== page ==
Professor Michael Lavarch’s paper titled ‘A new Stolen Generation?’ begins with Paul’s story – a harrowing account of a boy taken away from his mother, who desperately pleaded the State Welfare Authorities for his return for years to no avail.
The report, to be presented at Flinders University on Thursday, argues that there is an increasing widening of the gap between Indigenous and non-indigenous Australians in out-of-home care after former Prime Minister’s Kevin Rudd’s historical 2008 apology.
“At the time of the apology, Indigenous children were 7 times more likely to be in out-of-home care. This figure is now 10 times more likely”, says Professor Lavarch.
NITV: Why do you suggest there might be a new Stolen Generation occurring in Australia?
ML: This is based on sheer numbers of kids in out-of-home care. At the time of the ‘Bringing Them Home’ report, Indigenous children were 6 times more likely to go into care compared to non-indigenous children. In 2007, at the time of the Apology speech by Kevin Rudd, the rate had risen to 7 times more likely to go into care.
Now, almost a decade later, the rate is sitting at 10 times more likely to go into care. We are also seeing a separation rate of Indigenous kids from their homes of 52 children out of every 1000 kids, compared to 8 out of every 1000 kids who are non-indigenous.
At the time of the Stolen Generation, the rate was 10per cent of kids were out of home. The current rate now is 5 per cent of Indigenous kids are out of home. This means that if rates continue as they are, in ten years’ time we will have the same amount of children being removed to out-of-home care that we were seeing during the Stolen Generation.
NITV: How is the child protection system failing our kids?
ML: It may be that child protection is failing, but then again it might also be working very well as our kids are safe. But overall the environment is leading to child separation. In part it’s because of how the system is operating, but that is not the primary issue. Poverty, dysfunction in community and the practices of child placement are just some of the big problems. There are also large pressures on the community as well as extended families to also take on children that need to be rehomed, so the pressures created by the system are also very large.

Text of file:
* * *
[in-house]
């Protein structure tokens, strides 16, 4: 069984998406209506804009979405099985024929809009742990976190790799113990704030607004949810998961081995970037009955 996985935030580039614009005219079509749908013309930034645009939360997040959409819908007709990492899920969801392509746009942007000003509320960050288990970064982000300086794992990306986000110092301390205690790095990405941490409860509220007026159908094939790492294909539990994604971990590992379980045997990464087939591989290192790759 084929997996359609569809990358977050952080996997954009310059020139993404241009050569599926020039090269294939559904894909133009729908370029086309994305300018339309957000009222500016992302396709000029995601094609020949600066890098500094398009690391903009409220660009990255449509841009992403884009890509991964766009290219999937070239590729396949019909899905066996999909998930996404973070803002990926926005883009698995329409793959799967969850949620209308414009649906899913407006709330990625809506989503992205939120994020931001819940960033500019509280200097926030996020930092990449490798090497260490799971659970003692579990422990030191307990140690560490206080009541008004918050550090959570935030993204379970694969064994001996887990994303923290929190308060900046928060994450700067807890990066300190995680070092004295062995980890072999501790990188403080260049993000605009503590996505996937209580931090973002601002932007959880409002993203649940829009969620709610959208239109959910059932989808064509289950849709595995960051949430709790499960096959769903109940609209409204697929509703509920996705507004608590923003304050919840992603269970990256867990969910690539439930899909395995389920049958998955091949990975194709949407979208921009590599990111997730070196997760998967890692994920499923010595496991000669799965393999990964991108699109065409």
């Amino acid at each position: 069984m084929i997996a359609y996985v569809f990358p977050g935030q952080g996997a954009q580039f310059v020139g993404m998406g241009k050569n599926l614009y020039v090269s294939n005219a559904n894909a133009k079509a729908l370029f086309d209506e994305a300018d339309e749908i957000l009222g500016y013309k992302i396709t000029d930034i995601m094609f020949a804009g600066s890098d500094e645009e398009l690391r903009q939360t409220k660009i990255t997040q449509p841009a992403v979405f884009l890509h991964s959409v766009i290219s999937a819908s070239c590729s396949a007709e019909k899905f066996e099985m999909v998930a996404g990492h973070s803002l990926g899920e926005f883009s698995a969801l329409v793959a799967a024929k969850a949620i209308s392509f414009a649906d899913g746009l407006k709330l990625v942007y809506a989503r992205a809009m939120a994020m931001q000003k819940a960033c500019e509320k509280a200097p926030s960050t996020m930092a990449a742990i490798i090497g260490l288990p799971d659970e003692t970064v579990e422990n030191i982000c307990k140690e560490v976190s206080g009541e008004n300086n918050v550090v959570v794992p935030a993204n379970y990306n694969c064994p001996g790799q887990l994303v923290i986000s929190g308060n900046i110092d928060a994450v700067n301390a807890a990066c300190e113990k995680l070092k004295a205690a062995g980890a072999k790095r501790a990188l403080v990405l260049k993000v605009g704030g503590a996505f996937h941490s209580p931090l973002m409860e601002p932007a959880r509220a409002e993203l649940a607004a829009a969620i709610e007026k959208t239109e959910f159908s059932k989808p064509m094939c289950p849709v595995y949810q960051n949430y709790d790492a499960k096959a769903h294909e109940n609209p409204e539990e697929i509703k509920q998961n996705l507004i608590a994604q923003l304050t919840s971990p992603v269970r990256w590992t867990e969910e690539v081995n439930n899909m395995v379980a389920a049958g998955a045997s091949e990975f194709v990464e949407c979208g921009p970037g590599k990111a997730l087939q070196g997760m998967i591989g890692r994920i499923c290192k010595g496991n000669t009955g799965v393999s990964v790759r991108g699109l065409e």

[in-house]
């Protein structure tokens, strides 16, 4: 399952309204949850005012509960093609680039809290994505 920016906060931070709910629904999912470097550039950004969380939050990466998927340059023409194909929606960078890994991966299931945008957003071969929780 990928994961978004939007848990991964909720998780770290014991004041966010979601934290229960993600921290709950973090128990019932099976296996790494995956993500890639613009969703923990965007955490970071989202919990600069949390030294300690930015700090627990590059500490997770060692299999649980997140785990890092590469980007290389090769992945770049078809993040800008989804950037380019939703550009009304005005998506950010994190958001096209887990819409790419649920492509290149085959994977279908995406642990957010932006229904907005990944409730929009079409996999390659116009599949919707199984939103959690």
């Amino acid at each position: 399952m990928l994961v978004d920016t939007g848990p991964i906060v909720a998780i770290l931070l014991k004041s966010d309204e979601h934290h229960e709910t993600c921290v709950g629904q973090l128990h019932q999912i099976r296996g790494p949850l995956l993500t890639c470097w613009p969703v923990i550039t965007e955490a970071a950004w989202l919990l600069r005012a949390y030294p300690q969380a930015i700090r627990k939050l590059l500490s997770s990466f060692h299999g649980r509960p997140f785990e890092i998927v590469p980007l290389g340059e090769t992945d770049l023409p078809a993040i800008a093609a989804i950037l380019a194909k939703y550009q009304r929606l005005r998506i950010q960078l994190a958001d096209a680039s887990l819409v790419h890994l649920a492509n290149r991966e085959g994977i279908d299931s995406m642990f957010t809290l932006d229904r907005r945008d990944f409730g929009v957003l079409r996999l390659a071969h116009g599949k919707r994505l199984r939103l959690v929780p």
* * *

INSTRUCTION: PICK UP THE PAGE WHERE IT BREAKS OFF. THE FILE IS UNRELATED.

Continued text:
NITV: In your speech you say that indigenous children are now ten times more likely to end up in out of home care, why has this risen so much since Kevin Rudd’s apology in 2007?
ML: There are multiple factors at work here. The numbers of kids in care, both Indigenous and non-indigenous have risen.
This is because more places are paying attention to the welfare of kids, places such as schools. But the weight of carriage in taking on kids in care is far exceeding the population as a whole.
We are also seeing that Indigenous families are also some of the most economically disadvantaged group in the country, so their children find themselves facing an extra problem. But when you are poor it doesn’t matter where you are from, you will face an increasing likelihood of pressure.
Other factors at play are the assumption by the system that all families are the same and have similar dynamics, but these models are not based on an Indigenous family model. They don’t factor in what applies to Indigenous communities. But, which factors contribute more? Well that would need further research.
I argue that the Closing the Gap report, which was based on the Apology speech, didn’t have enough about children in out-of-home care. I think that needs to become a larger part of Closing the Gap, because it’s ever widening.
NITV: What is a way forward? Is there more we can do?
ML: The starting place is to acknowledge the issue and start talking about it.
The main way to do it would be to make it one of the Closing the Gap targets. The targets now are for families and come as more of a holistic approach to Indigenous peoples and their communities. But then you have to dig further into child welfare and separation rates. We need to take this out of the reads section and make it front and centre.